We have to recognize the truth of that observation. A well-known case in point is that of John Calvin and Michael Servetus. Servetus embraced a Oneness view of the Godhead distinct from the Trinitarian position held by Calvin, reflecting an interpretation of particular verses that varied from the Presbyterian position. It cost him his very life. In other words, “private interpretation” was basically limited to leaders. They wanted their liberties but were reticent in extending them to the people

The truth is that there are very few religious movements or denominations
even today that allow their members, particularly the ministry, unlimited personal interpretation of the Scriptures. The reasoning, of course, is seen in the many sects that are created by individuals who think they have had a special revelation of certain passages. While might does not make right, and quantity does not always equal quality, there is a measure of safety in numbers. It is much more likely that one person can be out of bounds theologically than for a group. Jesus did no choose one disciple but twelve. The threefold cord and bundle of sticks principle applies here. There is comfort and strength in knowing that others are standing with you and share your views. Balance and truth are more likely to be achieved. Much harm and division has resulted from someone getting an idea perhaps from an obscure passage or obsolete translation terminology and, before submitting it to the counsel of brethren, taking off across the country preaching it as law and gospel.

The Apostolic Position

While no one speaks for all Apostolics, it is observable that they are as capable of individualism as anyone when it comes to interpretation of Scripture. By and large, Apostolics give ministers substantial leeway for personal interpretation 1pf scriptural topics other than salvation issues. However, the Word is so plain on the new birth and fundamental holiness issues that lines establishing close fellowship are drawn out of necessity. “Can two walk together except they be agreed” (Amos 3:3)? There has to be agreement on the basics for there to be a foundation on which to build a relationship. A movement where everyone believ6s and teaches whatever they want is equivalent to standing for nothing. And unless they stand for something, they will ultimately fall for anything.

This “private interpretation” issue goes deeper than just how someone speculates about obscure prophetic passages. A church that has no doctrinal requirements or lifestyle standards would be at home squarely in the middle of the modern charismatic community where “membership” requirements consist mostly of stewardship commitments, if any at all. Loyalties are virtually non-existent, and the next preacher who comes to town with a glitzy show, publicized as a Simon-like “great power of God,” there they go. There must be a stated position, a doctrinal distinctive, a “sure word” of truth, and Bible-based leadership to justify loyalty. Loyalty should be first given personally to Jesus, then to the clear, fundamental doctrines of the Bible, and only then to a local church and its pastor. Loyal demands beyond that are not easy to find in the Bible. Any further commitment is should be entirely based on the worthiness of the entity and its steadfastness in truth. One has no obligation beyond love to a church or pastor that don’t teach apostolic doctrine and promote the apostolic lifestyle.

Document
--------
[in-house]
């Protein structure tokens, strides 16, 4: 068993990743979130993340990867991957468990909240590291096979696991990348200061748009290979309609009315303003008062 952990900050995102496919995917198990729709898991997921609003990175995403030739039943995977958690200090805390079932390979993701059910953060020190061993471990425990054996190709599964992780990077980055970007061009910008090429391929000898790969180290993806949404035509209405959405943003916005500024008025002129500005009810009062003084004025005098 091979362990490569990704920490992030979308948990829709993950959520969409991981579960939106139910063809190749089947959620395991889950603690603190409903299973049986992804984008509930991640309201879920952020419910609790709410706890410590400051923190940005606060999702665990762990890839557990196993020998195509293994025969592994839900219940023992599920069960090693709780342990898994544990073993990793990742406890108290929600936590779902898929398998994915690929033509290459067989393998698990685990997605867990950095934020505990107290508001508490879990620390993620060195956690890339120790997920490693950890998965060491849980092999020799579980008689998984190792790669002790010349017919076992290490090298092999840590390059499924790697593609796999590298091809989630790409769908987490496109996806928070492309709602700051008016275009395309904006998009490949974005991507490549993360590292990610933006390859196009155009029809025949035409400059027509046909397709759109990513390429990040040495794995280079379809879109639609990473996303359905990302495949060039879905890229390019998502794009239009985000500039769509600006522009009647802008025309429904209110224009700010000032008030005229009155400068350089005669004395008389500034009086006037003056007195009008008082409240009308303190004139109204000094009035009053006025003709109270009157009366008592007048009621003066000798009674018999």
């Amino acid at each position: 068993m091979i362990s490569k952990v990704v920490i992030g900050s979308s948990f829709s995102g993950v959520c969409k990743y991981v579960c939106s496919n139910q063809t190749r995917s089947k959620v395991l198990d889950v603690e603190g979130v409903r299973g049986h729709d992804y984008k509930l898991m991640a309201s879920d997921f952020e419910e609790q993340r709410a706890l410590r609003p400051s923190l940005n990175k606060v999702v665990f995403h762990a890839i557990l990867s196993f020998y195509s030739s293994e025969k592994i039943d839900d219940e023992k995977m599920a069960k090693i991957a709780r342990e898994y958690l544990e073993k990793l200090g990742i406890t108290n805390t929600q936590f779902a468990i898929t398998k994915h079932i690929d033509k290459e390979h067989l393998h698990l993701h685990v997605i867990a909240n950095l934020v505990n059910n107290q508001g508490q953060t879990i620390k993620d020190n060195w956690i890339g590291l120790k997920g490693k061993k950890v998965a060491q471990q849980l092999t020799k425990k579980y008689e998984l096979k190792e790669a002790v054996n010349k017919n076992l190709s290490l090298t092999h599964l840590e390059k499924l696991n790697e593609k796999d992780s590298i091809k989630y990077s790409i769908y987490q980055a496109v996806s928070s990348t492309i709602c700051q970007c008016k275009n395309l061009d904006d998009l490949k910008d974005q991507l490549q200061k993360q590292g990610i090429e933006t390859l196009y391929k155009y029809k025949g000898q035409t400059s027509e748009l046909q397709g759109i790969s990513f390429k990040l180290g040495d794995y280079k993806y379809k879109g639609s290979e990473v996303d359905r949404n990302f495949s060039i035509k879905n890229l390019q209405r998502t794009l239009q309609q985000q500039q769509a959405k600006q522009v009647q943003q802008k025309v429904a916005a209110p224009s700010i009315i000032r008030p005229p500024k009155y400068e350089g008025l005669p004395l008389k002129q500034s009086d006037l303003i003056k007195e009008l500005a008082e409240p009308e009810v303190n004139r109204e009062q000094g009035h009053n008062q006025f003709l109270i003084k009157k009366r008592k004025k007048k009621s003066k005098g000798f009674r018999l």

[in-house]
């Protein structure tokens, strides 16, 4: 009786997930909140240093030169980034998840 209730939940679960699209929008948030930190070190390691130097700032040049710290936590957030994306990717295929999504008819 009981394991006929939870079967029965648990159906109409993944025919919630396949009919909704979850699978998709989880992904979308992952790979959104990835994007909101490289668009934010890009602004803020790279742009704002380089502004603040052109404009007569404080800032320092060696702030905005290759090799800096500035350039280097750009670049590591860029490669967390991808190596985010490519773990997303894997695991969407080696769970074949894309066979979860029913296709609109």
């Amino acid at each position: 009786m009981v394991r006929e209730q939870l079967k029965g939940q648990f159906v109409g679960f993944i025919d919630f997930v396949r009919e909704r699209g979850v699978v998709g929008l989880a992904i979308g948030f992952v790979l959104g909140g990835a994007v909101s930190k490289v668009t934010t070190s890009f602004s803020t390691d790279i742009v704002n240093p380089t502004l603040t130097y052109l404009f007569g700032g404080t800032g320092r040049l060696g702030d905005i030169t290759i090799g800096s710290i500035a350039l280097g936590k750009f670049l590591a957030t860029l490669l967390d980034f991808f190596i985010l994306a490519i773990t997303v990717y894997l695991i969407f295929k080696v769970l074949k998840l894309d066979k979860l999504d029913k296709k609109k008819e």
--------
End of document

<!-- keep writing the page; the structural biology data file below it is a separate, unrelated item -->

Private judgment can ripen into free thinking, compromise and heresy. This is why Paul pled with the first century church to be steadfast (I Corinthians 15:58) to teach the same things (I Corinthians 1:10; Philippians 3:16), and hold fast to sound words (II Timothy 1:13). The reason was expressed in the next verse: ‘there will be false teachers among you. They will secretly introduce destructive heresies, even denying the sovereign Lord who bought them bringing swift destruction on themselves. Many will follow their shameful ways and will bring the way of truth into disrepute. In their greed these teachers will exploit you with stories they have made up” (II Peter 2:1-3 NIV). Such teachers may consider ministers or laymen who are without attachment or accountability as easy prey. Binding together in some fashion with those of like precious faith, who are in agreement on the fundamentals of the faith, we are stronger. We owe each other love, faithfulness, and dedication to truth.

The motto of one secular group is: “In essentials, unity; in non-essentials, liberty; in all things, charity.” That has a nice ring; if…there is agreement on how to categorize essentials and non-essentials. In applying that slogan to “private interpretation” of Scripture, let enough liberty prevail that we can breathe intellectually, but enough unity that the false teachers Paul and Peter warned about will be quickly identified and dealt with before they can divide us.

This article Private Interpretation written by J. R. Ensey was excerpted from Advance Ministries  The Apostolic Christian’s Library Builder and Inspiration Journal; Spring 200